For some reason today’s entry was difficult to write. The well was dry and I couldn’t come up with anything I thought was worth sharing or that I felt competent to write. Finally, as I was browsing the NYPL website I hit upon something – libraries!
I love libraries. From the time I was a child they were my haven, my sanctuary against the world. I’ve had a library card as long as I can remember. I still recall the day my mother brought me to the local library and signed me up for a card. It was restricted (I could only take out 2 books at a time and only from the children’s section) but it was a start. One of my favorite books to take out was The Little Witch Cookbook. I adored the illustrations and the recipes were very simple for a child to make. I actually reacquired a copy as an adult but it just wasn’t the same and I passed it along to my youngest niece who seemed very thrilled to get it.
I also enjoyed losing myself in Bulfinch’s Mythology. This began a lifelong fascination and attraction for mythology. I started here and eventually found my way to more adult versions of Greek mythology as well as Celtic, Arthurian, Norse and Egyptian mythology. I was so excited the day I was able to take a book from the adult section of the library – it was Mythology by Edith Hamilton and I still remember the cover.
The first time I was allowed to walk to the bigger library near me (the now gown and much mourned Donnell Branch of the NYPL), I felt so proud I almost burst. I still remember how overwhelmed I felt when I walked in because it was much bigger than my local branch. It also had a Young Adult section. Oh the books I read from that library. I could spend hours simply walking through the stacks and losing myself in the books. It was wondrous and amazing to me.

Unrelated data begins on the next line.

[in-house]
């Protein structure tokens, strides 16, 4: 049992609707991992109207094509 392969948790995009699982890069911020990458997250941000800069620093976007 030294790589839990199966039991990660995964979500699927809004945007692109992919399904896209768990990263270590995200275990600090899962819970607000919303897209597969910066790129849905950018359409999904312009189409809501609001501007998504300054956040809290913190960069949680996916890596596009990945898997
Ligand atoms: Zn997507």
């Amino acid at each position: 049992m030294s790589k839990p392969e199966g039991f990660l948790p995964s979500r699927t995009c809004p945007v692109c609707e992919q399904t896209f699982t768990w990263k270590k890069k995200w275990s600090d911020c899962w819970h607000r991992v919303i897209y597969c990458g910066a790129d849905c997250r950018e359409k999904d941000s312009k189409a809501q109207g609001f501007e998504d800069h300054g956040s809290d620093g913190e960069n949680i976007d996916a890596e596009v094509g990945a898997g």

During high school and college I managed to wend my way through the maze of research materials – magazines and non-circulating books, that allowed me to complete term papers, book reports and other school assignments. Computers were not yet the omnipresent devices they have become so I learned how to work the card files. I felt such a sense of accomplishment learning to find books and make inter-library loan requests.
These days I still visit the local library – sometimes to take out books, other times for movies or music. My primary use of the library is for electronic books – it’s so much easier to request and return books that way. However I’ll always feel a sense of soul-satisfaction and deep emotional connection to the physical library. I will always love losing myself in the stacks of books and finding lost treasures I would never have known about without browsing. It saddens me that so many local NYPL branches are nothing more than computer kiosks now. So many of the books are gone, the space freed up for more computers. The people using the library don’t seem to have the same sense of awe and wonder I did. They also don’t enforce the quiet rule much these days. That sacred hush that I remember when I entered the library, that reminded me I was in a special spiritual temple, has been replaced by laughter and chatting. I suppose it’s wonderful that libraries still fill a niche in their communities but I miss the slightly more formal, quieter days.
I hope we never lose our libraries. It’s sad to see so many bookstores going out of business and libraries downsizing. There is something magical about these places; these repositories of fabulous mysteries and hidden treasures. Hail to libraries and librarians! Long may they rule!